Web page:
It was in the late 1980s. I was visiting Great Britain to attend the annual Edinburgh Festival in Scotland. Right after the festival, I had the opportunity to meet him in London. This is the professor of English literature at the University of Kent, Abdulrazak Gurnah, who was awarded the 2021 Nobel Prize for Literature a few days ago.
At that time, Gurnah was not yet famous and had just published his very first novel. Memory of departure (1987). He did not yet know at that time whether he was going to take the route of novel writing. At first I thought he was Indian or Pakistani because of his name, but he told me he was from Tanzania and had never been very well known. Gurnah was born in 1948 on the island of Zanzibar, steeped in Arab-Islamic heritage. He lived there for 18 years before leaving for England where he became a professor of literature. One of the topics that preoccupied me at the time was immigration to England. The streets of London were swarming with Indians, Pakistanis, Africans, Chinese, and there were many Arabs. So much so that some said ironically: ” If you want to meet English people, don’t go to London “. My friend, Michael Billington, theater critic at Guardian, advised me to see Gurnah to have a good knowledge of the subject of immigration.
Abdulrazak Gurnah was a modest and polite man who spoke with great appreciation of Egypt and Arab culture. He told me that his father was of Yemeni origin and that he had learned the Koran as a child, even though he did not speak Arabic. We talked about the problem of immigration and our common passion which was English literature, before moving on to the novel. I asked him if he thought he belonged to English literature, since English is his mother tongue, or to Southern literature? He immediately replied that geographic divisions did not apply to literature, that there was no such thing as Southern or Northern literature, and that literature was a human experience wherever it was. According to Gurnah, the human side of literature makes the reader from the South appreciate the novel from the North. I asked him if the South and the North did not impose their subjects on novelists and if geographical affiliation did not often impose the subjects chosen by literature. I asked him : ” If you weren’t an immigrant from the South, would you have mentioned the exodus? “. He told me : ” Maybe not, but whatever. The theme of the novel is not what matters most but how it is treated. This is what distinguishes the literary work “.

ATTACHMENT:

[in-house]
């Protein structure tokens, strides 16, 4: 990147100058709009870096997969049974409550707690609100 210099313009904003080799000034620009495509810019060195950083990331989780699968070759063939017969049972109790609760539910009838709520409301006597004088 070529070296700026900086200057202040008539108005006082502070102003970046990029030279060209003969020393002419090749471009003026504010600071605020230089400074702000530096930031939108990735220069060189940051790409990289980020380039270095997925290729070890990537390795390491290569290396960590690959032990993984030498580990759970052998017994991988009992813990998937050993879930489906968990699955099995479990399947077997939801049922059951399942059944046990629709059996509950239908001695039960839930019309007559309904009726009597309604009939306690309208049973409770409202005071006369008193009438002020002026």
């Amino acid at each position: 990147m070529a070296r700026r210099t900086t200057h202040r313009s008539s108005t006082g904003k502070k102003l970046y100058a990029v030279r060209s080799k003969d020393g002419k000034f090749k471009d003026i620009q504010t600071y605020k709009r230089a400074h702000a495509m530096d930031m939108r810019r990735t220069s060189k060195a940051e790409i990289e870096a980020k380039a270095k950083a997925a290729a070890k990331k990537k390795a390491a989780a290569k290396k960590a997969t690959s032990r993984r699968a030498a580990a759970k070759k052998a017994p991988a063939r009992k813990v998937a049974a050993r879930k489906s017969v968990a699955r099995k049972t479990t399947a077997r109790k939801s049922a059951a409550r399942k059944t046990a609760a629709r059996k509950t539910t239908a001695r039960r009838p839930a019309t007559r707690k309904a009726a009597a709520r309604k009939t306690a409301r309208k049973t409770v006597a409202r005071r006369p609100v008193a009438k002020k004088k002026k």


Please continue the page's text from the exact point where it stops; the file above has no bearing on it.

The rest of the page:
Gurnah has published 10 novels. The most famous are Paradise (paradise, 1994), By the Sea (near the sea, 2001) and Desertion (Farewell Zanzibar, 2005).
Gurnah told me that when he wrote his first novel, he just wanted to chronicle his experience with immigration. While writing, he realized that the novel was taking shape. When I asked him if this experience would be followed by others, he replied no, adding that he did not see himself as a novelist, but rather as a researcher trying to record his human experience.
In fact, Gurnah published his second novel the following year. Pilgrims Way, and two years later, in 1990, his third novel, Dottie, was born. These three novels can be considered a trilogy. This trilogy, written in successive stages, proves that the soul of the novelist was in him, even if he was not aware of it when writing his first novel. Today Abdulrazak Gurnah is one of England’s most important novelists. He has been a winner of the Booker Prize several times. The characters in his novels all suffer from identity issues and have been uprooted from their native environment. The novels of Abdulrazak Gurnah are close to the many experiences of our young people who are forced to immigrate and who suffer from the loss of their identity. This is why I am amazed that his novels have not been translated into Arabic until now.
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My meeting with Abdulrazak Gurnah